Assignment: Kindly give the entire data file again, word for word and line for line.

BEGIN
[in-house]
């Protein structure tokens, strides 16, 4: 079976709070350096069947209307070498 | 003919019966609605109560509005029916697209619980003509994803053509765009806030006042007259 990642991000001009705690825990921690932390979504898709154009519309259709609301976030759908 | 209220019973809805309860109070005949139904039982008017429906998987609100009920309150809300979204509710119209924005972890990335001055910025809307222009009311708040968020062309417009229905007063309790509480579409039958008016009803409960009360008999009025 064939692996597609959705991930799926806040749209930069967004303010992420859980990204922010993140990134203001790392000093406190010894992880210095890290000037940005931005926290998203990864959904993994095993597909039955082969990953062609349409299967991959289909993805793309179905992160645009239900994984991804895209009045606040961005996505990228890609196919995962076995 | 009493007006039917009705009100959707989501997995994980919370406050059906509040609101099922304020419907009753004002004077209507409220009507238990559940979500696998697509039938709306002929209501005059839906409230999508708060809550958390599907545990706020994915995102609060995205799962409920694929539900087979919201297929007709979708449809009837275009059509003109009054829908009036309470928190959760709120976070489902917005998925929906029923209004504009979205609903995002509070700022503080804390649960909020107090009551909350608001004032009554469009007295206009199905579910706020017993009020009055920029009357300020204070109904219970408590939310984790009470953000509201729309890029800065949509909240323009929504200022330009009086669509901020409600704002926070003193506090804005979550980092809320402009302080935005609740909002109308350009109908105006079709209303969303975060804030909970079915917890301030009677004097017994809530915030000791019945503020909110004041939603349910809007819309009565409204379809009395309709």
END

[in-house]
């Protein structure tokens, strides 16, 4: 079976709070350096069947209307070498 | 003919019966609605109560509005029916697209619980003509994803053509765009806030006042007259 990642991000001009705690825990921690932390979504898709154009519309259709609301976030759908 | 209220019973809805309860109070005949139904039982008017429906998987609100009920309150809300979204509710119209924005972890990335001055910025809307222009009311708040968020062309417009229905007063309790509480579409039958008016009803409960009360008999009025 064939692996597609959705991930799926806040749209930069967004303010992420859980990204922010993140990134203001790392000093406190010894992880210095890290000037940005931005926290998203990864959904993994095993597909039955082969990953062609349409299967991959289909993805793309179905992160645009239900994984991804895209009045606040961005996505990228890609196919995962076995 | 009493007006039917009705009100959707989501997995994980919370406050059906509040609101099922304020419907009753004002004077209507409220009507238990559940979500696998697509039938709306002929209501005059839906409230999508708060809550958390599907545990706020994915995102609060995205799962409920694929539900087979919201297929007709979708449809009837275009059509003109009054829908009036309470928190959760709120976070489902917005998925929906029923209004504009979205609903995002509070700022503080804390649960909020107090009551909350608001004032009554469009007295206009199905579910706020017993009020009055920029009357300020204070109904219970408590939310984790009470953000509201729309890029800065949509909240323009929504200022330009009086669509901020409600704002926070003193506090804005979550980092809320402009302080935005609740909002109308350009109908105006079709209303969303975060804030909970079915917890301030009677004097017994809530915030000791019945503020909110004041939603349910809007819309009565409204379809009395309709």